7. Peeps used to have wings.

They were clipped in 1955, two years after the first marshmallow chicks hatched, to give the candy a sleeker, more “modern” look.

8. The eyes are the final touch.

A close up of a yellow chick Peep
Getty Images

The final flourish for all of these squishy balls of sweetness is adding the eyes, which are made of carnauba—a non-toxic edible wax (that is also found in some shoe polishes and car waxes, plus many other candies).

9. Peeps may be destructible, but their eyes are not.

Making Peeps at the Just Born factory
Getty Images

In 1999, a pair of scientists at Emory University—dubbed “Peeps Investigators”—decided to test the theory that Peeps are an indestructible food. In addition to a microwave, the pair tested the candy’s vulnerability to tap water, boiling water, acetone, and sulfuric acid (they survived them all). When they upped the ante with some Phenol, the only things that didn’t disappear were the eyes. 

10. They really are everyone's favorite non-chocolate Easter candy.

For more than 20 years now, no other non-chocolate Easter candy has been able to compete with the power of Peeps. With more than 1.5 billion of them consumed each spring, Peeps have topped the list of most popular Easter treats for more than two decades.

11. There are sugar-free Peeps.

Counterintuitive, we know. But in 2007, the first line of sugar-free Peeps hit store shelves.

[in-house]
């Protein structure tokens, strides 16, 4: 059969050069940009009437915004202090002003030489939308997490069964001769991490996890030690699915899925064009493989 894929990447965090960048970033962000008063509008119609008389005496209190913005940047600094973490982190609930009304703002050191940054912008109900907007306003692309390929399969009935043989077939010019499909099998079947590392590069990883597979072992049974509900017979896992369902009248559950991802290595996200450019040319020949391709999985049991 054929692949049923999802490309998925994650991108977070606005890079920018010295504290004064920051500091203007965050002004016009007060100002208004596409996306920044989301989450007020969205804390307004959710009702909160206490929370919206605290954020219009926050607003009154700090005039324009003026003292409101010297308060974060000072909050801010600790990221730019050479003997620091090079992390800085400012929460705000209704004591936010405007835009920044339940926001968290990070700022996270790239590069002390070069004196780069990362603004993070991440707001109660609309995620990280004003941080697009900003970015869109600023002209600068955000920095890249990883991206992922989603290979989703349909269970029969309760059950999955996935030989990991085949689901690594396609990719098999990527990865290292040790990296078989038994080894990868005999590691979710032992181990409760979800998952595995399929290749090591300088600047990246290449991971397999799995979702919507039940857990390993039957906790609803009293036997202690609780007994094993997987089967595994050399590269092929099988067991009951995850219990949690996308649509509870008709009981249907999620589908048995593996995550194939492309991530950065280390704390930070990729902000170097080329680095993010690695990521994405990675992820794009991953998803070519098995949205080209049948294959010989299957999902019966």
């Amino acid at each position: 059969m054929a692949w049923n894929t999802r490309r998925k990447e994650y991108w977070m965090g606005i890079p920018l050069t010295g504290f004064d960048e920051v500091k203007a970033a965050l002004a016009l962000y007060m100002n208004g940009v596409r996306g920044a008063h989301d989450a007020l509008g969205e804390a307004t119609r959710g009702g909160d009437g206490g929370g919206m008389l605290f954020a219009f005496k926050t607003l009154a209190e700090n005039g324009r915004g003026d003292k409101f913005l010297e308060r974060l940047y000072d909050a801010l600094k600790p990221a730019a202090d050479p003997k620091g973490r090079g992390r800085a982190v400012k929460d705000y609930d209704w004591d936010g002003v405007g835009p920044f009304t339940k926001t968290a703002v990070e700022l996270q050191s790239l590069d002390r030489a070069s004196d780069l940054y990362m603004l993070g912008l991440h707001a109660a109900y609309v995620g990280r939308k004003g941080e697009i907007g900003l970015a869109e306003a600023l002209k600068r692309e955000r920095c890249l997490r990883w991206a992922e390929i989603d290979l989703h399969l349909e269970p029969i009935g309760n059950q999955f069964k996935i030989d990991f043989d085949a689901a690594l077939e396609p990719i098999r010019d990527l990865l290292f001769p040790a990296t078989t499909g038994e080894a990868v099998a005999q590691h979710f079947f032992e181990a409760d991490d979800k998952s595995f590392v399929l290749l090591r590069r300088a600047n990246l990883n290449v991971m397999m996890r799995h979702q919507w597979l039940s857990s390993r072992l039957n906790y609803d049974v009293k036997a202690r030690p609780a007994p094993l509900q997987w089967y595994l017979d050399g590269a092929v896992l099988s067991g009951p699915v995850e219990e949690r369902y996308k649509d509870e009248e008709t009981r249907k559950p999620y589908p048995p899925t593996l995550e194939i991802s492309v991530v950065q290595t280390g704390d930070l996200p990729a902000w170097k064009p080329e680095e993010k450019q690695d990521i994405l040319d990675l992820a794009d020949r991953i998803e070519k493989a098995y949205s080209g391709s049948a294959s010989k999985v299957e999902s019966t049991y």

12. There are also chocolate-covered Peeps.

Chocolate-covered Peeps hit the market in 2010. Today there’s a full line of them for every occasion.

13. Peeps come in a variety of flavors.

Color and shape (i.e. yellow chick) are no longer the only ways to categorize a Peep. They now come in an array of flavors, including fruit punch, sour watermelon, lemon sherbet, blueberry, and pancakes and syrup.

14. Peeps lip balm is a thing.

Yep.

15. On New Year's Eve, a giant Peep is dropped in Bethlehem, Pennsylvania.


PEEPS®

The drop is done with a traditional chick that flashes different colors at midnight.

16. Believe it or not, Peeps are not Just Born's best-selling brand.

That honor belongs to Mike and Ike. (Sorry, Peepsters.)

17. They're a boon to a creativity.

Blue chick Peeps
Getty Images

All over the country, Peeps have become the preferred media for a number of highly anticipated annual art contests. (You can check out some of the coolest creations from Westminster, Maryland's PEEPshow here.)